So, it goes without saying that a woman with advanced control issues can’t resist the clean slate that is New Year’s. I’m seduced by the potential of any sentence that begins, “I resolve to…” Heck, I even like the word “resolve.” It sounds so decisive! As I’ve gotten older, I’ve discovered more than 50 shades of grey (no, I haven’t read the book), and I occasionally crave simple, decisive action.

In short, I like resolutions…and while I’ve also been known to make them at the start of the school year and on Ash Wednesday for Lent, what better time than New Year’s to embrace my control-freaky-self and once again Resolve To Do Better?

Sometimes my resolutions are actions I’ve been considering for some time, but need additional motivation to tackle. Sometimes they’re just novelties that pop into my brain–things I think I should try (which explains how I ended up with a pair of snowshoes for Christmas this year). Currently, I have a long “to-do” list of things that other people might consider “resolutions” (you can see some of them on the banner graphic), but this is an on-going, lifelong list–a bucket list of sorts. I’ve been slowly tackling these one-by-one (including the one called “start a blog” wink, wink) and will continue working on them. Consequently, my resolutions this year aren’t going to consist of this type of “action item,” but rather they were inspired by a recent conversation with a friend and a couple of articles I’ve read. They would probably be more appropriately categorized as “attitude adjustments.” Here they are:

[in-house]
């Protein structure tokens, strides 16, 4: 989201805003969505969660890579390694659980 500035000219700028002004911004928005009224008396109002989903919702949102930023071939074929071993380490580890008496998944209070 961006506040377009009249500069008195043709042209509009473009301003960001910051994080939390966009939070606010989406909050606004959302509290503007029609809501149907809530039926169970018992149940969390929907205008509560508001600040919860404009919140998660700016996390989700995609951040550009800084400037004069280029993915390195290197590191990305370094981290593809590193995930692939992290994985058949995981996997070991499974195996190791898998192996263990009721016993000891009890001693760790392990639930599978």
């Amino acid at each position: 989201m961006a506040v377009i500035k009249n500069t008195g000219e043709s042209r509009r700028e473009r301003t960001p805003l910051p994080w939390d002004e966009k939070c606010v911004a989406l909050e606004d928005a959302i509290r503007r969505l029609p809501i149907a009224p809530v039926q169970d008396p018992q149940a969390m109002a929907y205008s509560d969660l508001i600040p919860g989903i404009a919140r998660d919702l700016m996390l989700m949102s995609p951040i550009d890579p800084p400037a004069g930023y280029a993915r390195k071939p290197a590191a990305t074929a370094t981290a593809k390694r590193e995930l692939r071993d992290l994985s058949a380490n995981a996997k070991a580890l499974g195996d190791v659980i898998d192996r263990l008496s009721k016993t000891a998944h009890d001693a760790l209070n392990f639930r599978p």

• 1)   Assume good intentions in other people – I decided this would be a good exercise for someone who’s a bit of a cynic (e.g., me) and it has been. But interestingly, I’ve been able to take situations that would have ticked me off in the past and reframed them in my mind, giving the other person the benefit of the doubt. Often my initial negative assumptions actually were wrong (imagine that!) and in general I think this one will help me reap more positive interactions with others and develop a more positive outlook over time.